When we were in New Orleans with friends, Kathy and Rob, we booked up with American Photo Safari for some photography lessons on location. We had to meet out side the cathedral at the gate of Jackson Square. Bill and I caught a taxi there as a three hour safari and the walk from the B&B was a bit daunting for Bill. Jackson Square is a historic park in the French Quarter. It was designed after "Place des Vosges" in Paris. In 1815 it was named after the victorious General Andrew Jackson. In the centre of the park stands an equestrian statue of Jackson by Clark Mills. It was erected in 1856.
We met our tutor, Natasha, there. We were pleased to hear that the four of us were her only students that morning. She gave us a great introductory talk about photography in general and established at what level we were. She also gave us a good little info card on photography.
I had just bought a new little compact Sony Cyber Shot DSC HX60V before I left Brisbane because I didn't want to carry my big DSLR overseas when light luggage is easier to manage. However, I didn't know much about this camera when I arrived for this lesson. Natasha was great at helping us all learn about settings on our cameras. Then she took us on a tour of the French Quarter and pointed out historic subjects, good angles and compositions as well as reminding us that a good photograph tells a story.
3. We walked around the statue to shoot with the sun behind us, much easier but we had to move around to escape distracting background. Even though she suggested getting some tree tops into the shot to give context to it, I preferred none.
Just outside the park gates is the Cathedral-Basilica of St Louis King of France founded in 1718.
The tutor suggested finding different angles and including foreground or tree framing to give context and depth to the photo. Then we went inside where we learnt about ISO settings for inside shots. I was getting frustrated by now with my little camera wishing that I had my DSLR but I'm glad I persevered to try and get the foreground and background all in focus without camera shake.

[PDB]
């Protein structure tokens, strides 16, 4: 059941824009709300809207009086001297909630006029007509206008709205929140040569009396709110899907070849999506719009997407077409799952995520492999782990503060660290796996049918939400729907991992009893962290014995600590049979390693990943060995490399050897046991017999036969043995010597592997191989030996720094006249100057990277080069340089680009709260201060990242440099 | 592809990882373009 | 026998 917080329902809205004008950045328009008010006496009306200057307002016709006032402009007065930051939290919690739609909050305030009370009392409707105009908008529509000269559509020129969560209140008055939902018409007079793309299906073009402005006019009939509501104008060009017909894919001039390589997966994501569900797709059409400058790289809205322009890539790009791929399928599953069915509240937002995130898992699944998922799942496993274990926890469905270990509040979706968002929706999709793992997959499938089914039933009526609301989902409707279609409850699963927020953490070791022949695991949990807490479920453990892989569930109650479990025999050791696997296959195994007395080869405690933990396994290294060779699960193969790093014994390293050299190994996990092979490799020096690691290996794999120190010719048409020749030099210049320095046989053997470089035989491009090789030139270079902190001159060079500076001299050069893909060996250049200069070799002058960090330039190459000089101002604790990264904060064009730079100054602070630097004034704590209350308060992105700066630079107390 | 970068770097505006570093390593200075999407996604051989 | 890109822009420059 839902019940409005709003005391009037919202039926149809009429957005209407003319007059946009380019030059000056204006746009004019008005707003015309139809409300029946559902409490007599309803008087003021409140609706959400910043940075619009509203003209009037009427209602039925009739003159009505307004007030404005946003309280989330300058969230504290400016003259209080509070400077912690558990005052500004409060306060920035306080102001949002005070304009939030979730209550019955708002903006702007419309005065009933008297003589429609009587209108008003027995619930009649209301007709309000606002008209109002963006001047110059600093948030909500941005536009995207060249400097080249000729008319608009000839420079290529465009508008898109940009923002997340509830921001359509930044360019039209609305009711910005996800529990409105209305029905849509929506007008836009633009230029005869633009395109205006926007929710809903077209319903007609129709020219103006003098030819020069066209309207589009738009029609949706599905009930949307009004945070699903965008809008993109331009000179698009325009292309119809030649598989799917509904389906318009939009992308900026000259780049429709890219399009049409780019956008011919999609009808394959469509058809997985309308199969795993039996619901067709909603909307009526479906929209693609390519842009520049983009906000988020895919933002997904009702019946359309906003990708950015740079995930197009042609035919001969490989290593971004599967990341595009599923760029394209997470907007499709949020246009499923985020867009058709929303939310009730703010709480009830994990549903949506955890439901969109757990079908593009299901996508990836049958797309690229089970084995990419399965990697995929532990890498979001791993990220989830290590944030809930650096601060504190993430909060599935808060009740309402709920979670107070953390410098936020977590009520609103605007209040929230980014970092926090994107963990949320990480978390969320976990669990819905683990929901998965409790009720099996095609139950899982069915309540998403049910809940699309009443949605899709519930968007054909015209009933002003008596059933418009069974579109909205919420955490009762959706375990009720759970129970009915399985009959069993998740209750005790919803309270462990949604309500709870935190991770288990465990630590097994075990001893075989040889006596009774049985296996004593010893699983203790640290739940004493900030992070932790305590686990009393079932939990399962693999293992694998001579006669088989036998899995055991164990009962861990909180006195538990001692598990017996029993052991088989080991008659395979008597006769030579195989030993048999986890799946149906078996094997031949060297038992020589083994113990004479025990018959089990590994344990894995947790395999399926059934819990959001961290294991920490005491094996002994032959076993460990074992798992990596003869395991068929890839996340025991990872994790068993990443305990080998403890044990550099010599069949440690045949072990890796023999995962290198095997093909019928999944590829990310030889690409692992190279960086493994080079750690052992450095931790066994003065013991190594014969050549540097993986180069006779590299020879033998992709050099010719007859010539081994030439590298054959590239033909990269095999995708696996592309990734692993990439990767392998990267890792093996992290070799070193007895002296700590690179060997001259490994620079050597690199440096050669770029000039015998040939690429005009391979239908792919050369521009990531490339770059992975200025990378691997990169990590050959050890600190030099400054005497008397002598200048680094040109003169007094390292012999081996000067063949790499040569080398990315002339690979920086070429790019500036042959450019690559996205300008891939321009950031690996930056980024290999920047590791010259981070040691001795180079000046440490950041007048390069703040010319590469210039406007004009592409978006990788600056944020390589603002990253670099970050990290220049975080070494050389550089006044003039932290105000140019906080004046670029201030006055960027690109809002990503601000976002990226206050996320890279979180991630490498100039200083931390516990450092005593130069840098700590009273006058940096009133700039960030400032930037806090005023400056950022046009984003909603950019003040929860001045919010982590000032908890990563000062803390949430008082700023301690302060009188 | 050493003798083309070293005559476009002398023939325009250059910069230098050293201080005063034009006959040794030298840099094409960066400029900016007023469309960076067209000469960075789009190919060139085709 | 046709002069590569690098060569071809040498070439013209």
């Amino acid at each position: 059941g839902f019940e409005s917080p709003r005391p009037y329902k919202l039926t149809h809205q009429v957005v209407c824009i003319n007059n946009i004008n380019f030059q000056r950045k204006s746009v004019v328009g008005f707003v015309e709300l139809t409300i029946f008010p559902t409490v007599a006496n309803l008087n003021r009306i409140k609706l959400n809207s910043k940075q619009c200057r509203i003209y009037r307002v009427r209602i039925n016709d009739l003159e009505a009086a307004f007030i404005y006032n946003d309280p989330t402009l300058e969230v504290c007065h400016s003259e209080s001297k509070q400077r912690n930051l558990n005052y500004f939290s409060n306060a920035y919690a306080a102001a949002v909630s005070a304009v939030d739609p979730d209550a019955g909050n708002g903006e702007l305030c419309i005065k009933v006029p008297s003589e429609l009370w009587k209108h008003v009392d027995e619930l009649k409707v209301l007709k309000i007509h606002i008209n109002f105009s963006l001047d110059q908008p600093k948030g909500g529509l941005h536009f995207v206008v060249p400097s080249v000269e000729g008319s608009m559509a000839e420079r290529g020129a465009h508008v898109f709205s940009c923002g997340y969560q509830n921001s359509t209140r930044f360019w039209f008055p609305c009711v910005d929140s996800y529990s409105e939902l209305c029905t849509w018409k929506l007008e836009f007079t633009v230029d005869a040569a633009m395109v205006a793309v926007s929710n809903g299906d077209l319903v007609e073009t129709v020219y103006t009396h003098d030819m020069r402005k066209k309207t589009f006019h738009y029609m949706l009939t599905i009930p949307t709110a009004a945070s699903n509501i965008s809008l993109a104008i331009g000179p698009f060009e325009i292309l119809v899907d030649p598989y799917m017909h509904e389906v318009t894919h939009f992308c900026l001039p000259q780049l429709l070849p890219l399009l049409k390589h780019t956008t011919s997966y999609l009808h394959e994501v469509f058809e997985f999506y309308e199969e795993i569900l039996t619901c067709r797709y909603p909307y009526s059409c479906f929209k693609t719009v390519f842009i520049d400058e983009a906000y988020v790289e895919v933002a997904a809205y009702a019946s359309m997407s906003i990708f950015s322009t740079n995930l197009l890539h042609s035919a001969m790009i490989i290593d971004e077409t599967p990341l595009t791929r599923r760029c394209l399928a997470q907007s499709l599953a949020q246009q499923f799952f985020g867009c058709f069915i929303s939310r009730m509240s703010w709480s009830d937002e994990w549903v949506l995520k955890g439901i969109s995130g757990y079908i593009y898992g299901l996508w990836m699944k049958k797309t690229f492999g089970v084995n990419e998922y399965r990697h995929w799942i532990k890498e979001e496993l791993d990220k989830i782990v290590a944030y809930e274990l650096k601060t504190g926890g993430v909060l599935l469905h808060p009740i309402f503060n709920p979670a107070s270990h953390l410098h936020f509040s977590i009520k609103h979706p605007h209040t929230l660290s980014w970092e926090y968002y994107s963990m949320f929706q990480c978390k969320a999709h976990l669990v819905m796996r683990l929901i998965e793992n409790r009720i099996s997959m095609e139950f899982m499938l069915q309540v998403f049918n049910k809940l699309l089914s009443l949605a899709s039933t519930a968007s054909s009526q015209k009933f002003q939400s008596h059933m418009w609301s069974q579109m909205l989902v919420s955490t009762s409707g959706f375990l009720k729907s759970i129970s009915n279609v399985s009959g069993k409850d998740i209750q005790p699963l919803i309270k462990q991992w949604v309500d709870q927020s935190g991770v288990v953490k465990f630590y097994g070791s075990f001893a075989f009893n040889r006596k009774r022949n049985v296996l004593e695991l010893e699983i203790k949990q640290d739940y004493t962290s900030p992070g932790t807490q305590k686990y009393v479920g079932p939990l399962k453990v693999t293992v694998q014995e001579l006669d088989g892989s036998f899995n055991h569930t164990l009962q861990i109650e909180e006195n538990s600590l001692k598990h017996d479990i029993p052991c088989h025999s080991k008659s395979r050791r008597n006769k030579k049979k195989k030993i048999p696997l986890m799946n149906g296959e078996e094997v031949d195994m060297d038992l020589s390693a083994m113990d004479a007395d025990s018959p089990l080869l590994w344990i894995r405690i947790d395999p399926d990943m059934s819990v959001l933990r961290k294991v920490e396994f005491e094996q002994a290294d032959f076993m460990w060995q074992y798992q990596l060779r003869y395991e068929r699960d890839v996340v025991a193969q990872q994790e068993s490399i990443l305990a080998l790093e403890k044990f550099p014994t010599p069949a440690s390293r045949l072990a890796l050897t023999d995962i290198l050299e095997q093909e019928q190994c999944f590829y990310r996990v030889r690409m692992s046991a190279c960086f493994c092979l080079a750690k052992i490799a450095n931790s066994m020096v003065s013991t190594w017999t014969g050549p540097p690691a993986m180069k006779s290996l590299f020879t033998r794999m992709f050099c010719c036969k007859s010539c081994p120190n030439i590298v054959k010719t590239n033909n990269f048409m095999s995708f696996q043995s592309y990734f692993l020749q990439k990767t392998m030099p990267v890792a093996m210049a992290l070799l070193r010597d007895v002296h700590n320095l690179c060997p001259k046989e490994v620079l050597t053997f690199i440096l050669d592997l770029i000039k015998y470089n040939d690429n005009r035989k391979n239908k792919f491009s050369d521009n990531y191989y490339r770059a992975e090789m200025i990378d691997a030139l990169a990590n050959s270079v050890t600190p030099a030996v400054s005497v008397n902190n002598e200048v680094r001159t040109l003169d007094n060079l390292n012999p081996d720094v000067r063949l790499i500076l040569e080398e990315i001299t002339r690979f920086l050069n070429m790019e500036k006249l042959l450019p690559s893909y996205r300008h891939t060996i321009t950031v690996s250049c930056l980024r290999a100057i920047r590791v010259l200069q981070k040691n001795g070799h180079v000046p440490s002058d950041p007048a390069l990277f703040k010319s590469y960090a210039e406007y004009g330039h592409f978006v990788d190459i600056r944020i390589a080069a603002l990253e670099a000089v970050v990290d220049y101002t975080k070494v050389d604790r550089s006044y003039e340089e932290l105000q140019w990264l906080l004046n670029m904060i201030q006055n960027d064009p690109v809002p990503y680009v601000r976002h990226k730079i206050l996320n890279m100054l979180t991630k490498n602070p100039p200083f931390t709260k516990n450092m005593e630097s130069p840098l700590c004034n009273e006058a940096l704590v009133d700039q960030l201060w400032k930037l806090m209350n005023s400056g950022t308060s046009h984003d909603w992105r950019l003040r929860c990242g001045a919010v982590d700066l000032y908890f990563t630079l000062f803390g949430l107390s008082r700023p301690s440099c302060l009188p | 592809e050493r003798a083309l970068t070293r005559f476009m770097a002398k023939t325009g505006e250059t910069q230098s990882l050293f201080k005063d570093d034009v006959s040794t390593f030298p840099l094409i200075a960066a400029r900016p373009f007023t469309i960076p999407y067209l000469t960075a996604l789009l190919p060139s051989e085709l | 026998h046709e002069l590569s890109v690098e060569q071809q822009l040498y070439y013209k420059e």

2. Natasha pointed out that lines and shapes of the lamp post and arch make good shots. I took one and thought it looked a bit bland. A bit later I saw Rob leaning on the lamp post waiting for us and I snapped. I liked it better with a person in it.Then I turned it in B&W and maybe it looks even better.
2. I took the second shot just as a couple walked by. The light is still green but the shot has more action and a story to it. I like it better. What about you?
2. I changed my position and found Rob waiting for us again. I like the shot as the horse and Rob are forming the same shape and they are both waiting. Rob isn't a photographer but his wife, Kathy, is. He came along on the safari because he is interested in learning the history.
1. Natasha then explained how to freeze the water drops
2. Then how to make the water look like it is moving
3. Then how to move and use the sun to make the splashes sparkle.
Now I was really missing my DSLR. I couldn't blur the distracting background and capture the drops properly.
2. Some courtyards are accessible to the public like this one belonging to an Art Gallery.
Then Natasha took us to Boubon Street which was famous for its bars, jazz music and night life. It still has these attractions but now Frenchmans Street has taken over being the place to be at night and Royal St has taken over being the place to be for shopping and street entertainment. We were at the end of the street where there are more apartments and houses.
1.Natasha suggested this shot where there is the contrast of the old town in the foreground with the new towers in the distance.
2. But I liked this angle too showing off the coloured houses, shutters and lamppost. The midday sun wasn't helpful. After many shots of this famous street Kathy and I found ourselves alone with the tutor. Where were the boys? We looked around and found them............
1. Use reflections to get a different view of buildings.
2. get interesting angles of the cathedral and include the Mardi Gras beads hanging from the tree.
During Mardi Gras brightly coloured beads are worn and strewn throughout the city. Many trees and lampposts are adorned with strings of beads. (more in next post)